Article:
By Luke Voogt
Live music is set for a comeback at the Potato Shed next month with five local musicians playing at the opening of a photo exhibition.
“I know the hardship they’ve been through with the lockdown in the performing arts industry,” exhibition photographer Ivan Kemp said.
“It’s been a long time and some of them are doing it really tough, and I’m trying to give them as much publicity as possible.”
Kemp has been the centre’s photographer since moving to Portarlington in 2019, and is holding a free 12-month photography exhibition of some of his favourite onstage shots.
We are Back! – Artists of the Potato Shed begins December 4 and captures moments in the performances of 23 actors, musicians and singers at the venue over the past 18 months.
“In every performance there are some really special moments,” Kemp said.
“You get this anticipation that something is going to happen and you shoot it. When you see some of the photos, you’ll see what I mean.”
Each photo features a bio of the artist or group and the story of how COVID-19 has affected their livelihood.
Joining Kemp outside the shed from 7pm to 9pm on December 4 are local musical family The Von Robertsons and singer-songwriter Jack Meredith.
Many artists had performed in online shows from the shed but Kemp said playing in “front of three or four video cameras” was not the same as a live gig.
“They’re very keen to get going, I can tell you that.”
Currently the shed has a 50-person limit for the event, which will also be live-streamed, according to Kemp.
“It’s subject to council approval and restrictions, as per normal. It looks like it should be OK at this stage but if things change, that will change.”
Von Robertsons member Heath Robertson was thrilled to play live music.
“I’m just looking forward to getting back in front of people again,” he said.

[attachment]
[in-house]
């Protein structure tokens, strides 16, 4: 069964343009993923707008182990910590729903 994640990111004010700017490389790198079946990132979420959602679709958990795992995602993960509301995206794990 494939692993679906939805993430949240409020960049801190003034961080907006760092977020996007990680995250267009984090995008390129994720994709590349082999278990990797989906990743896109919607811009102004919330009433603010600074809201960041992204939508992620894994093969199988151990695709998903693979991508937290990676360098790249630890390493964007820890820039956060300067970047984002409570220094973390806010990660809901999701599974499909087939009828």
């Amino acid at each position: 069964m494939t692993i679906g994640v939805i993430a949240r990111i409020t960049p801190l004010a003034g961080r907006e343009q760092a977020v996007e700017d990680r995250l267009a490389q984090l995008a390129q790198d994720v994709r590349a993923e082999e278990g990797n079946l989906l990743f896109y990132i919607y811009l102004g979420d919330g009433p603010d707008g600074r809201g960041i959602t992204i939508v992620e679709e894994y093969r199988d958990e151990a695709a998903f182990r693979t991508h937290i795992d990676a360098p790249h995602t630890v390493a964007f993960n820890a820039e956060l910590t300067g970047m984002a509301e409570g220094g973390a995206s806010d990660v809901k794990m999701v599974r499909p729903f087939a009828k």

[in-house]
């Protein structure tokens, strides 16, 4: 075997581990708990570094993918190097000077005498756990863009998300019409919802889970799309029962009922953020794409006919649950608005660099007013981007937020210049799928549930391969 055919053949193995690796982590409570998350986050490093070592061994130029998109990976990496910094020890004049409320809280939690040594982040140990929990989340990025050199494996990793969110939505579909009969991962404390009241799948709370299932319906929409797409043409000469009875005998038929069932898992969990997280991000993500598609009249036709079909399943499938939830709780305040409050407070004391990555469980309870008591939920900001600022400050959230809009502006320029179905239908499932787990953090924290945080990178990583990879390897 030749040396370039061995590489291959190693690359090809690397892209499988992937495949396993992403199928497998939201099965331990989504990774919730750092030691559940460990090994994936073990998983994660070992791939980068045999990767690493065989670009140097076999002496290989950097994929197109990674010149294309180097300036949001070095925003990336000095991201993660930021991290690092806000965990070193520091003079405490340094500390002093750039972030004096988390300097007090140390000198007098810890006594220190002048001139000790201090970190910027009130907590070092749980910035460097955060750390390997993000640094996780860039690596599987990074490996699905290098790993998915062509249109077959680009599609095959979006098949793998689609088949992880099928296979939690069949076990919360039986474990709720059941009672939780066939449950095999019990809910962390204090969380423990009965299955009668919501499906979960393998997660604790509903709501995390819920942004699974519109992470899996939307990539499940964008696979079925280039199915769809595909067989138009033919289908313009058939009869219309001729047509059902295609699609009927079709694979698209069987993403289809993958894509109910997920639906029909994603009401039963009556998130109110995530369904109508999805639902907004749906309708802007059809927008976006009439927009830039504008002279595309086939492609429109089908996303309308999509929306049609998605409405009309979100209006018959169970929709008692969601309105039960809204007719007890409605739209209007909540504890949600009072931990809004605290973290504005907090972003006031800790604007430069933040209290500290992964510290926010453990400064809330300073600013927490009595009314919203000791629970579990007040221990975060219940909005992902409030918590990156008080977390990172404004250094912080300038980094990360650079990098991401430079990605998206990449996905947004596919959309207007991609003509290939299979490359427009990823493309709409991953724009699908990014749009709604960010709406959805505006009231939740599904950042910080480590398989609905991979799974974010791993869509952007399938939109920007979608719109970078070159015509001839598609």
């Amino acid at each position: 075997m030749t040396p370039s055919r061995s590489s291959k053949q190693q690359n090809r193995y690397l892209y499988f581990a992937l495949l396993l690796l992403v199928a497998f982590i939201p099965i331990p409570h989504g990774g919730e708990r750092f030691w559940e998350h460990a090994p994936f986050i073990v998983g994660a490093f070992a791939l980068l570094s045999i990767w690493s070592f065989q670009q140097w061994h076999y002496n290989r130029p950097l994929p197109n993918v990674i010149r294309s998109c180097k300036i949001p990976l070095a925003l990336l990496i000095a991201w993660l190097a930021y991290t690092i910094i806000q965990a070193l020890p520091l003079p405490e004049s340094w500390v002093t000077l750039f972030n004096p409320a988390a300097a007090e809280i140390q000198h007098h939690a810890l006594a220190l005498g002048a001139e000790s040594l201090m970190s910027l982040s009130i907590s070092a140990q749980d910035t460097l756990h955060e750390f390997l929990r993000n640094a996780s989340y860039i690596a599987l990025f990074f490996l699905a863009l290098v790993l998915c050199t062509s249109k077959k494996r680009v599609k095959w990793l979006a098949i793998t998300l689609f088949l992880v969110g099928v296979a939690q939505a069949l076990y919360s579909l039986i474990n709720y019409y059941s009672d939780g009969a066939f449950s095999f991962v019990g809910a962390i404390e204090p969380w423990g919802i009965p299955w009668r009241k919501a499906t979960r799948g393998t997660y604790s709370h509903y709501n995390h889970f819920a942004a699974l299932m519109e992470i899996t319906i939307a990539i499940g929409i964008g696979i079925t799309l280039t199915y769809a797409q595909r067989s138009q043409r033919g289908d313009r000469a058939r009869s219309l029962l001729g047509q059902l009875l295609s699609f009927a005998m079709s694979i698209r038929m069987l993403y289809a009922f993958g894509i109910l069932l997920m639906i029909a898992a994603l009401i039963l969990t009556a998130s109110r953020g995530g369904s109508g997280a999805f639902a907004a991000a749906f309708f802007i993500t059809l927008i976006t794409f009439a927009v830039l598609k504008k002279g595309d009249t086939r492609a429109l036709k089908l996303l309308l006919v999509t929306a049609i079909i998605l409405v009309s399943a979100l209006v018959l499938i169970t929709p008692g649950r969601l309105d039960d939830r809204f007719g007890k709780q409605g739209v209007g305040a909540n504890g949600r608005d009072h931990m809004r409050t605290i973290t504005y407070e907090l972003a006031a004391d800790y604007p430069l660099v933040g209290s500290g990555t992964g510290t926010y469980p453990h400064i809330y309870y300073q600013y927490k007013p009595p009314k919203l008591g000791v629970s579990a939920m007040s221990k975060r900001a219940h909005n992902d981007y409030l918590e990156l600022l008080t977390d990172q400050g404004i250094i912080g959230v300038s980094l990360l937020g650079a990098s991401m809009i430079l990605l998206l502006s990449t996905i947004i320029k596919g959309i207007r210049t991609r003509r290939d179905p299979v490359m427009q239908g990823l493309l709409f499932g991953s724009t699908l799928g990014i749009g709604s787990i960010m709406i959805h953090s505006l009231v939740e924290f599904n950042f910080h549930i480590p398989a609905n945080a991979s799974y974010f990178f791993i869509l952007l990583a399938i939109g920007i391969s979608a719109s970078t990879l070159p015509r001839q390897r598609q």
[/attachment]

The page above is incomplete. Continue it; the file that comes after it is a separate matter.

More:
“I think [the show is] great. It’s showcasing the local independent artists that have really struggled through this time.”
The multi-talented instrumentalist said he had created more than a dozen new songs during the pandemic.
“I’ve written an album worth of songs that I’m really happy with and then another five to 10 that I’m not going to use,” he said.
“I’ll be able to get feedback on my new original material and see how it goes down with the audience.”
Heath said his music had “taken quite a turn” from the surfy blues it “used to be” to a more folky and modern sound.
“I’ve been trying to work on my lyrics and melodies,” he said.
The 19-year-old studies sound production in Melbourne – online this year – and plays and records drums, guitar and vocals for his tracks.
“I just record everything that I hear in the song and then mix it,” he said.
“Because I’ve been exposed to music from such a young age, I tend to feel the rhythm and the timing quite well.
“I’ve been very fortunate with the amount of gear that I’ve grown up with.
“[The sound production studies are] perfect because I still want to be in the music industry, even if I don’t make it as an artist.”
Kemp thanked Geelong council and Portarlington and Drysdale Bendigo Bank branches for supporting the event.
The event is free but bookings are required. Details: geelongaustralia.com.au/potatoshed